The United Nations General Assembly on Tuesday signed off on a sweeping, first-of-its-kind treaty to regulate the international arms trade, brushing aside worries from U.S. gun rights advocates that the pact could lead to a national firearms registry and disrupt the American gun market.
The long-debated U.N. Arms Trade Treaty (ATT) requires countries to regulate and control the export of weaponry such as battle tanks, combat vehicles and aircraft and attack helicopters, as well as parts and ammunition for such weapons. It also provides that signatories will not violate arms embargoes, international treaties regarding illicit trafficking, or sell weaponry to countries for genocide, crimes against humanity or other war crimes.
American gun rights activists, though, insist the treaty is riddled with loopholes and is unworkable in part because it includes “small arms and light weapons” in its list of weaponry subject to international regulations. They do not trust U.N. assertions that the pact is meant to regulate only cross-border trade and would have no impact on domestic U.S. laws and markets.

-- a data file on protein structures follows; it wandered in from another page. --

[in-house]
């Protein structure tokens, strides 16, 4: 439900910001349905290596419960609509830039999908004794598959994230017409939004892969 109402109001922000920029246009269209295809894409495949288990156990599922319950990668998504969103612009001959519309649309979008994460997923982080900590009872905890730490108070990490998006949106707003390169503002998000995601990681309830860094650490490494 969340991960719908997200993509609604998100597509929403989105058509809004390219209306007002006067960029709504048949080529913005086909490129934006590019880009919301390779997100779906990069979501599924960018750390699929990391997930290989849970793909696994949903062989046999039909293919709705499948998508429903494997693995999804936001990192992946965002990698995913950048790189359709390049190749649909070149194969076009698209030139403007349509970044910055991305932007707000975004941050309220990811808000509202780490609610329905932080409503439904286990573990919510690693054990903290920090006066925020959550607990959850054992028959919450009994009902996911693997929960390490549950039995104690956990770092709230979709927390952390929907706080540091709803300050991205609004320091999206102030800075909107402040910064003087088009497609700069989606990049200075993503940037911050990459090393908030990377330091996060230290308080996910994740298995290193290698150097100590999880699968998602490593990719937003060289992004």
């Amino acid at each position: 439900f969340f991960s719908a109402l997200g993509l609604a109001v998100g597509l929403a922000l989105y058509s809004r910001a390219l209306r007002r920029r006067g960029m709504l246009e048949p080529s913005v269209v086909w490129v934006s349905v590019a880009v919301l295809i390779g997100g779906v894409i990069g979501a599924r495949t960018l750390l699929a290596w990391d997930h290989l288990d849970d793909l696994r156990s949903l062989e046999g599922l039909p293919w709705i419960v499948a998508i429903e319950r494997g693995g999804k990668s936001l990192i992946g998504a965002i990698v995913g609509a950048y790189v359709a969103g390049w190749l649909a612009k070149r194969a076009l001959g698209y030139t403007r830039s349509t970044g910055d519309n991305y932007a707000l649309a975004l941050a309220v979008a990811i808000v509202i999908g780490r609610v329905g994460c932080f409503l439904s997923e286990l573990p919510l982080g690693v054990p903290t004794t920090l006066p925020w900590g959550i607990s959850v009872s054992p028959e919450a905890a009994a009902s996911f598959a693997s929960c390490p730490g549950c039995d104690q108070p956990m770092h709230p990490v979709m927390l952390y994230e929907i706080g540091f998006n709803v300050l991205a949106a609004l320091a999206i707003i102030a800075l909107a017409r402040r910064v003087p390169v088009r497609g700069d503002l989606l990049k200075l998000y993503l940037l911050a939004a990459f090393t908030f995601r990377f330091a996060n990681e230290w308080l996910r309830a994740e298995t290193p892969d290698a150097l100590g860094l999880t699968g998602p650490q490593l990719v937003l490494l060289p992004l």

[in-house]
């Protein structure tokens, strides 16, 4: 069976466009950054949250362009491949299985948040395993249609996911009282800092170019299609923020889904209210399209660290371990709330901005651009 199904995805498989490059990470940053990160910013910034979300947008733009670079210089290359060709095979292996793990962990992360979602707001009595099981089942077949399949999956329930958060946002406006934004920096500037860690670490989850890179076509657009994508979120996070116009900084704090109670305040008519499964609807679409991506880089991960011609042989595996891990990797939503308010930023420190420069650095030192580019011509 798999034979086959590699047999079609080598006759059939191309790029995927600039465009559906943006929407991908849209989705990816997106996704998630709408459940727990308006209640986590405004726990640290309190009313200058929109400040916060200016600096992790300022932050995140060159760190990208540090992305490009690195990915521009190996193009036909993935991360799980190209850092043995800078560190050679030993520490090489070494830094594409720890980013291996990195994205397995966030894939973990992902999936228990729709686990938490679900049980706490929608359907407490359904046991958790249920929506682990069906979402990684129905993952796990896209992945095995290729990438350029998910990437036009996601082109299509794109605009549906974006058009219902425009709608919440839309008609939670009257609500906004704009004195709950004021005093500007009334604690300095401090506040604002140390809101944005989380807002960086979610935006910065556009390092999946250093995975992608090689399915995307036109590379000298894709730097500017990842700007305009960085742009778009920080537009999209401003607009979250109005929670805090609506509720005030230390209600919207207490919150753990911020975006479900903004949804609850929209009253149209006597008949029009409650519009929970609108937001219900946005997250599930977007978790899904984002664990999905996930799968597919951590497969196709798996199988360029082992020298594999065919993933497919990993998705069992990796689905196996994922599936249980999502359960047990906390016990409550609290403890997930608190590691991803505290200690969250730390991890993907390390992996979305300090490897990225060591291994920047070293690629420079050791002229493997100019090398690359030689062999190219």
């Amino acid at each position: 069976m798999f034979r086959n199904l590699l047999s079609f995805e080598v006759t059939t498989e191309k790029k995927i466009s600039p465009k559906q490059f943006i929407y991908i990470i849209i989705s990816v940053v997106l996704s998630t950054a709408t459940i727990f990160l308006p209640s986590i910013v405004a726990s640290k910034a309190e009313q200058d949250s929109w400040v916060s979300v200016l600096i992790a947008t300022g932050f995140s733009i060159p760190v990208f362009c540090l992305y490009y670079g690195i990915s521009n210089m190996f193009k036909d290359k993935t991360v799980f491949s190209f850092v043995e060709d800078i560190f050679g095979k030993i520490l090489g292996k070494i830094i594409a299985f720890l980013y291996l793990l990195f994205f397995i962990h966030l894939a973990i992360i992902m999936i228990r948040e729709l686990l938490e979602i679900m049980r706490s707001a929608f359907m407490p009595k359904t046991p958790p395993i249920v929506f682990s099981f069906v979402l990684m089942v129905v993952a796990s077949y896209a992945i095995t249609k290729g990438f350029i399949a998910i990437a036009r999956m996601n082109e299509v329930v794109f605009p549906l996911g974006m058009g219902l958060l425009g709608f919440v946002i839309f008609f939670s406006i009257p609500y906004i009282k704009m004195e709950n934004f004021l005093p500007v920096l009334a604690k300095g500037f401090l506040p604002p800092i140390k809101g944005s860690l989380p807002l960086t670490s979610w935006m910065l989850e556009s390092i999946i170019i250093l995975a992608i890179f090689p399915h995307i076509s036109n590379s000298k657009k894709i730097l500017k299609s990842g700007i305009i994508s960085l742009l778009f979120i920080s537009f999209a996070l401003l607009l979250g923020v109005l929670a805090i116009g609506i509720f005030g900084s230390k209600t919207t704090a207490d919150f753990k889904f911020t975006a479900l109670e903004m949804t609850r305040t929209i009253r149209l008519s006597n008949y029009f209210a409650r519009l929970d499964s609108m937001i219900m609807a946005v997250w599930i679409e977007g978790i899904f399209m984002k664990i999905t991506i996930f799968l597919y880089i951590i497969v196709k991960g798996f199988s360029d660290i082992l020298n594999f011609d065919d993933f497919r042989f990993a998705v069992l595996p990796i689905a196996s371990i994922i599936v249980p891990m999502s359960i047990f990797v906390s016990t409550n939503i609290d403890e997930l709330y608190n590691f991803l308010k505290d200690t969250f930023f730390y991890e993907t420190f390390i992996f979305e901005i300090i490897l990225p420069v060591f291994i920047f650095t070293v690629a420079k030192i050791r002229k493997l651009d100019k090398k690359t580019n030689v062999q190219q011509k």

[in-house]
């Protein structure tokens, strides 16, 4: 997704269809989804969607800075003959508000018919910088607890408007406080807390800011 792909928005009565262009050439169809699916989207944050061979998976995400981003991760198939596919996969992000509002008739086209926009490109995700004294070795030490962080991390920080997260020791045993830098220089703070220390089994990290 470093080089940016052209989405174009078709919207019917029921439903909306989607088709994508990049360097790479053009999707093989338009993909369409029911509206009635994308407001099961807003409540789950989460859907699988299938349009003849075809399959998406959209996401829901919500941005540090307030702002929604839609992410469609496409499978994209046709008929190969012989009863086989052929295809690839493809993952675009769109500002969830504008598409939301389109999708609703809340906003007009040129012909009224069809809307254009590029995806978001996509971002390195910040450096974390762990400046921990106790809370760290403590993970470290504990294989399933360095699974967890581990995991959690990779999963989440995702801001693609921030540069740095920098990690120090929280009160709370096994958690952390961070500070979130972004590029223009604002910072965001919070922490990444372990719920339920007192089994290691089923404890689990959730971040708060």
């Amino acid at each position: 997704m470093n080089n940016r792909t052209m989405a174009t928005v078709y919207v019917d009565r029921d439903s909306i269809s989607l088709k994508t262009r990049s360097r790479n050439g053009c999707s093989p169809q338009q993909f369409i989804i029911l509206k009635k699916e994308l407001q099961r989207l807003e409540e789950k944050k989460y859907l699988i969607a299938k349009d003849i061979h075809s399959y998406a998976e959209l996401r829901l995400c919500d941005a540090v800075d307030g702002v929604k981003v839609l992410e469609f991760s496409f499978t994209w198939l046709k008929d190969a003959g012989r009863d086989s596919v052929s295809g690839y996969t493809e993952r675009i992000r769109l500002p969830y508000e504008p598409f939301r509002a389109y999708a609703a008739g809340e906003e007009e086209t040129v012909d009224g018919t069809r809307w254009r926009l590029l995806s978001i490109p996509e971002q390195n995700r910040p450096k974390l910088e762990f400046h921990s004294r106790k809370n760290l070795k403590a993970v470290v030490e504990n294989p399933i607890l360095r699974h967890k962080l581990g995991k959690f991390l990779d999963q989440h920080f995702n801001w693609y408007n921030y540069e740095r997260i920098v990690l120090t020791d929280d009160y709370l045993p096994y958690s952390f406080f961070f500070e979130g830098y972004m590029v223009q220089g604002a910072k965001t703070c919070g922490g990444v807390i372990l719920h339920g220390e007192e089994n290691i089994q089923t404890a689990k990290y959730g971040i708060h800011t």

“The U.S. Senate is united in strong opposition to a treaty that puts us on level ground with dictatorships who abuse human rights and arm terrorists, but there is real concern that the Administration feels pressured to sign a treaty that violates our Constitutional rights,” Mr. Moran said. “Given the apparent support of the Obama Administration for the ATT, members of the U.S. Senate must continue to make clear that any treaty that violates our Second Amendment freedoms will be an absolute nonstarter for ratification.”
U.N. passes sweeping international arms regulation viewed by some as Second Amendment override - Washington Times